Japan Dec factory output inches down, retail sales beat forecasts

BY Reuters | ECONOMIC | 01/30/23 07:07 PM EST

*

Dec output -0.1% m/m vs forecast -1.2%

*

Oct-Dec output -3.1% q/q, biggest fall since 2020Q2

*

Manufacturers see Jan output flat, Feb +4.1%

*

Dec retail sales +3.8% y/y vs f'cast +3.0%

*

Jobless rate, jobs/applicants ratio flat in Dec

(Adds graphics, no change to text)

By Kantaro Komiya

TOKYO, Jan 31 (Reuters) - Japanese factories cut output slightly in December, capping the worst quarter for manufacturers since the onset of the COVID-19 pandemic, hit by stalling global demand and rising costs.

Although retail sales, a barometer of service-sector activity and consumer spending, rose more than expected, the faltering factory activity is ill-timed as companies face calls to hike wages to sustain Japan's post-pandemic recovery.

"Japan is nearing a recession if you look only at manufacturers, but solid non-manufacturers are underpinning the overall economy," said Takumi Tsunoda, senior economist at Shinkin Central Bank Research Institute.

Industrial output fell 0.1% in December from the previous month, government data showed on Tuesday. The drop was less than the median market forecast for a 1.2% decrease and followed upwardly-revised 0.2% growth in November.

Outputs of items related to capital expenditure such as general machinery and metal products, which dropped 6.0% and 3.0%, respectively, dragged down the overall December index. Output of auto products was up 0.6%, posting first growth in two months.

Compared with the previous quarter, factory output fell 3.1% in October-December, the first drop in two quarters. The fall was biggest since April-June 2020's 16.8% decline, when the impact of the pandemic first fully hit the world's third-largest economy.

Manufacturers surveyed by the Ministry of Economy, Trade and Industry (METI) expect output to remain flat in January and increase 4.1% in February, the data also showed, although the official poll tends to report an optimistic outlook.

Separate data showed on Tuesday Japanese retail sales rose 3.8% in December from a year earlier, beating a median market forecast for a 3.0% gain and its tenth straight month of expansion.

Japan is set to downgrade its disease classification of COVID-19 to a lower level equivalent to the seasonal flu in May, Prime Minister Fumio Kishida said on Friday, raising hopes for further economic normalisation coupled with a tourism reopening.

The jobless rate stayed unchanged at 2.5% in December, another official data showed. Jobs-to-applicants ratio, a gauge of job availability, was also flat from the previous month that posted the highest reading since March 2020.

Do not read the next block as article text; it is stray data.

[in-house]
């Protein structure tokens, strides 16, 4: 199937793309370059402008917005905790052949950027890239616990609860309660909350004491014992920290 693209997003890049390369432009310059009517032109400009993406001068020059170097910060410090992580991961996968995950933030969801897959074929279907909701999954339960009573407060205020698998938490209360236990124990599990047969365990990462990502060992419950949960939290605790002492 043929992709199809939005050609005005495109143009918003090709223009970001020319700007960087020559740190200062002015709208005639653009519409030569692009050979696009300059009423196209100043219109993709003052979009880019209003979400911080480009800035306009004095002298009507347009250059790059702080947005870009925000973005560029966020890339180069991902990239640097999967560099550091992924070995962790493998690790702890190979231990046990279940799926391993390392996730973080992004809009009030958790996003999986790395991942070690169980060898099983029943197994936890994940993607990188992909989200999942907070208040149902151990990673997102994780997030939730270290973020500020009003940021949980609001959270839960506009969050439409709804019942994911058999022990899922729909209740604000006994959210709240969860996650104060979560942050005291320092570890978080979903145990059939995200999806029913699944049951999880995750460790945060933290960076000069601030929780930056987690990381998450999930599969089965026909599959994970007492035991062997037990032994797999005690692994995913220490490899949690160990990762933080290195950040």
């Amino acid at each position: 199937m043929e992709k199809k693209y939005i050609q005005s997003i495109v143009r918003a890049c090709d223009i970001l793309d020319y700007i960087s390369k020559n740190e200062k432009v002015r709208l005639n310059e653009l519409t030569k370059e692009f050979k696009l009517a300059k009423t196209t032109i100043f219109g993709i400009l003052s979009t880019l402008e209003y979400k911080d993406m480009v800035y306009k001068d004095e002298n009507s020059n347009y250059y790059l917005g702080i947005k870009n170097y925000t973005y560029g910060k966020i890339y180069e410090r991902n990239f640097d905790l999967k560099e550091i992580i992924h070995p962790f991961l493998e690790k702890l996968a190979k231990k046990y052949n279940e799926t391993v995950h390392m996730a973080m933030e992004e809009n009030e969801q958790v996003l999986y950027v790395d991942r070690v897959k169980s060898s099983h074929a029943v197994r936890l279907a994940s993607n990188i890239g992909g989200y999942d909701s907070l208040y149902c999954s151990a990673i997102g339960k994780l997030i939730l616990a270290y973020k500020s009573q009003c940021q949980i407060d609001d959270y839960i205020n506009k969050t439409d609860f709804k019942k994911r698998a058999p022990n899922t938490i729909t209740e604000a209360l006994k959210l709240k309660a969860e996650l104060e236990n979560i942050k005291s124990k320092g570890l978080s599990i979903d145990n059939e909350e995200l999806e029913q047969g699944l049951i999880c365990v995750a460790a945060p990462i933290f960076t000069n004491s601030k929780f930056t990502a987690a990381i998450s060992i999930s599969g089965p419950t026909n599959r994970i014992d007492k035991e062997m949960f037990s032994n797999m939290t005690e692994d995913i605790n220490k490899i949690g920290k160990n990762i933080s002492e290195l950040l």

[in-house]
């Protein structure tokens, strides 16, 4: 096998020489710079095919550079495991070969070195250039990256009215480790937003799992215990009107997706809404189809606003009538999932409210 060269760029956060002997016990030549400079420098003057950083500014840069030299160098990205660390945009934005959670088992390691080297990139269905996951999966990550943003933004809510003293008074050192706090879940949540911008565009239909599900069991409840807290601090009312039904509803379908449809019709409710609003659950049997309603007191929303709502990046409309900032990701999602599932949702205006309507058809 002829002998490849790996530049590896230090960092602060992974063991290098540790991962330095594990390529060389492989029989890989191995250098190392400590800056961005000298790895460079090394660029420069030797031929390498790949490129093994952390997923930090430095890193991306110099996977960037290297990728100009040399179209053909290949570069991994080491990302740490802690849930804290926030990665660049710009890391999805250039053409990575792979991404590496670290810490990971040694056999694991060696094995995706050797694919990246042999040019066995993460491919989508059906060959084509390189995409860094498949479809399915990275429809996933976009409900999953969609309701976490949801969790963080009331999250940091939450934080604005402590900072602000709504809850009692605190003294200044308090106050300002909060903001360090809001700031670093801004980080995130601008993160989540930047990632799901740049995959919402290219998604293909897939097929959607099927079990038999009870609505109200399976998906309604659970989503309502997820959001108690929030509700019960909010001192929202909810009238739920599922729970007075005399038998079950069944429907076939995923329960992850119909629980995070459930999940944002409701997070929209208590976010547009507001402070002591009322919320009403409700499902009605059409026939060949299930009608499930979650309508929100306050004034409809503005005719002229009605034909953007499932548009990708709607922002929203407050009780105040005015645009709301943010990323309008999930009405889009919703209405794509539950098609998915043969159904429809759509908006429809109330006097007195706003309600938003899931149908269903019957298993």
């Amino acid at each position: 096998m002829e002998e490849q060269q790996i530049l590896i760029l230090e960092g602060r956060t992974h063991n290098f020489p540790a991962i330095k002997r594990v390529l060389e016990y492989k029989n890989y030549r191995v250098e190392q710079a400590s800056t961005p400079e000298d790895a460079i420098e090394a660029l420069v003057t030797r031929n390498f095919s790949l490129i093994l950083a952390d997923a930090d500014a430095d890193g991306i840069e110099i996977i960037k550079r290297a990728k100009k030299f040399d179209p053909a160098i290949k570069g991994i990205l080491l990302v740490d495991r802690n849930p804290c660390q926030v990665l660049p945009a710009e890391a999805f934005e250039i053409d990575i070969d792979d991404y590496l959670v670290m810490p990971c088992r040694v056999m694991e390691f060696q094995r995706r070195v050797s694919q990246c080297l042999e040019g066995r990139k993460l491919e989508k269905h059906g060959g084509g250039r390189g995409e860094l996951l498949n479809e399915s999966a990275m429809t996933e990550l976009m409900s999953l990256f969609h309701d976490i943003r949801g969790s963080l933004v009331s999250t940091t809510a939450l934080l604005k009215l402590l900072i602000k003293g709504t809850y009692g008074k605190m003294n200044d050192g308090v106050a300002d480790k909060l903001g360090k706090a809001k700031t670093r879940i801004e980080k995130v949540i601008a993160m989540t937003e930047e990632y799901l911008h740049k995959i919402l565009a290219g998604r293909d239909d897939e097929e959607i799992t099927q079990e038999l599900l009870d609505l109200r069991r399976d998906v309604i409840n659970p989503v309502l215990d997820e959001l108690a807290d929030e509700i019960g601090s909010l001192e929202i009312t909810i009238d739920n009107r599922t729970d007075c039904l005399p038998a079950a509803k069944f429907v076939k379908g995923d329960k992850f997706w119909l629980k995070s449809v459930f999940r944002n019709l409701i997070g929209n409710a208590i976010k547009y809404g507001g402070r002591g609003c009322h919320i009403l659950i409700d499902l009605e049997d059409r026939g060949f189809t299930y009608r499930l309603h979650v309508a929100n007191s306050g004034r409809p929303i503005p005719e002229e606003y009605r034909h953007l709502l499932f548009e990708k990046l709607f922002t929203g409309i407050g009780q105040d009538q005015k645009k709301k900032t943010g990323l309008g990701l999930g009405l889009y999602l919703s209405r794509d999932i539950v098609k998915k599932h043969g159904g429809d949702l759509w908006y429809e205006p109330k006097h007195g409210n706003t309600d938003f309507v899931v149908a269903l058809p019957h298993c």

With a tightening labour market, 41-year-high consumer inflation and policymakers' pleas, more than half of big Japanese companies are planning to raise wages this year, a Reuters survey showed this month.

Yet the small companies that provide most of Japan's jobs are struggling to increase pay, testing the Bank of Japan's rosy picture of sustainable economic growth in tandem with wage hikes.

"Rising raw material costs are increasingly tormenting small companies, who are willing to raise workers' wages but must be realistic about their bottom line amid a cost squeeze," said Shinkin's Tsunoda.

"Pay hikes won't prevail outside of big firms, so the monetary policy should stay easy."

Japan's economy, after a surprise contraction in July-September, is expected to have expanded by an 3.0% annualised growth in October-December thanks to solid consumption, according to the latest Reuters poll.

(Reporting by Kantaro Komiya; Graphics by Pasit Kongkunakornkul; Editing by Kim Coghill)

In general the bond market is volatile, and fixed income securities carry interest rate risk. (As interest rates rise, bond prices usually fall, and vice versa. This effect is usually more pronounced for longer-term securities.) Fixed income securities also carry inflation risk and credit and default risks for both issuers and counterparties. Unlike individual bonds, most bond funds do not have a maturity date, so avoiding losses caused by price volatility by holding them until maturity is not possible.

Lower-quality debt securities generally offer higher yields, but also involve greater risk of default or price changes due to potential changes in the credit quality of the issuer. Any fixed income security sold or redeemed prior to maturity may be subject to loss.

Before investing, consider the funds' investment objectives, risks, charges, and expenses. Contact Fidelity for a prospectus or, if available, a summary prospectus containing this information. Read it carefully.

fir_news_article